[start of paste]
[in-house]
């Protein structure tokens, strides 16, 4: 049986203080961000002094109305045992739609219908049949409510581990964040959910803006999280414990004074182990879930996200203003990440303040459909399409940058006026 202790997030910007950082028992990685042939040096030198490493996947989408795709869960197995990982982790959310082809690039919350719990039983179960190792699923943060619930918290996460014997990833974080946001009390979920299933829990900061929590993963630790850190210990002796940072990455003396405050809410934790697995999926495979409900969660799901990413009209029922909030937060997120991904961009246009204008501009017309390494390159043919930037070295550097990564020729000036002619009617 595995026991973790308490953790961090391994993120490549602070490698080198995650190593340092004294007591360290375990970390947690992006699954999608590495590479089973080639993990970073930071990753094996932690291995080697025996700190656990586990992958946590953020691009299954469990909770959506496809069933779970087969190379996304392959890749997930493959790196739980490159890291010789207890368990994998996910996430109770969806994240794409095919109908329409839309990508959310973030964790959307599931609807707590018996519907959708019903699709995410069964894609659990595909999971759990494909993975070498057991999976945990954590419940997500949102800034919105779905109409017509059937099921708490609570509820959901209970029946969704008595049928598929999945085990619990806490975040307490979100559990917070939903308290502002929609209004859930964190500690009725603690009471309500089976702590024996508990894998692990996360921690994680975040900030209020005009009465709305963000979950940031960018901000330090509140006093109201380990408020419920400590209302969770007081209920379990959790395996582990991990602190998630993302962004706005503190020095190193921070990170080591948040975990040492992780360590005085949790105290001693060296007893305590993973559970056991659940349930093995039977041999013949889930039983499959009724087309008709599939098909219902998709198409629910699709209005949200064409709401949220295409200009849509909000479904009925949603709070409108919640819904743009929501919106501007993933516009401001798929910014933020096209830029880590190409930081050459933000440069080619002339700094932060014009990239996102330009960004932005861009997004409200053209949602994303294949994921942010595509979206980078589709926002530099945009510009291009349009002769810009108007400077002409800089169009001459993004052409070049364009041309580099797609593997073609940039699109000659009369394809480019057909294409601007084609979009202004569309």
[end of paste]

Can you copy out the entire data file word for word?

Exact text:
[in-house]
């Protein structure tokens, strides 16, 4: 049986203080961000002094109305045992739609219908049949409510581990964040959910803006999280414990004074182990879930996200203003990440303040459909399409940058006026 202790997030910007950082028992990685042939040096030198490493996947989408795709869960197995990982982790959310082809690039919350719990039983179960190792699923943060619930918290996460014997990833974080946001009390979920299933829990900061929590993963630790850190210990002796940072990455003396405050809410934790697995999926495979409900969660799901990413009209029922909030937060997120991904961009246009204008501009017309390494390159043919930037070295550097990564020729000036002619009617 595995026991973790308490953790961090391994993120490549602070490698080198995650190593340092004294007591360290375990970390947690992006699954999608590495590479089973080639993990970073930071990753094996932690291995080697025996700190656990586990992958946590953020691009299954469990909770959506496809069933779970087969190379996304392959890749997930493959790196739980490159890291010789207890368990994998996910996430109770969806994240794409095919109908329409839309990508959310973030964790959307599931609807707590018996519907959708019903699709995410069964894609659990595909999971759990494909993975070498057991999976945990954590419940997500949102800034919105779905109409017509059937099921708490609570509820959901209970029946969704008595049928598929999945085990619990806490975040307490979100559990917070939903308290502002929609209004859930964190500690009725603690009471309500089976702590024996508990894998692990996360921690994680975040900030209020005009009465709305963000979950940031960018901000330090509140006093109201380990408020419920400590209302969770007081209920379990959790395996582990991990602190998630993302962004706005503190020095190193921070990170080591948040975990040492992780360590005085949790105290001693060296007893305590993973559970056991659940349930093995039977041999013949889930039983499959009724087309008709599939098909219902998709198409629910699709209005949200064409709401949220295409200009849509909000479904009925949603709070409108919640819904743009929501919106501007993933516009401001798929910014933020096209830029880590190409930081050459933000440069080619002339700094932060014009990239996102330009960004932005861009997004409200053209949602994303294949994921942010595509979206980078589709926002530099945009510009291009349009002769810009108007400077002409800089169009001459993004052409070049364009041309580099797609593997073609940039699109000659009369394809480019057909294409601007084609979009202004569309």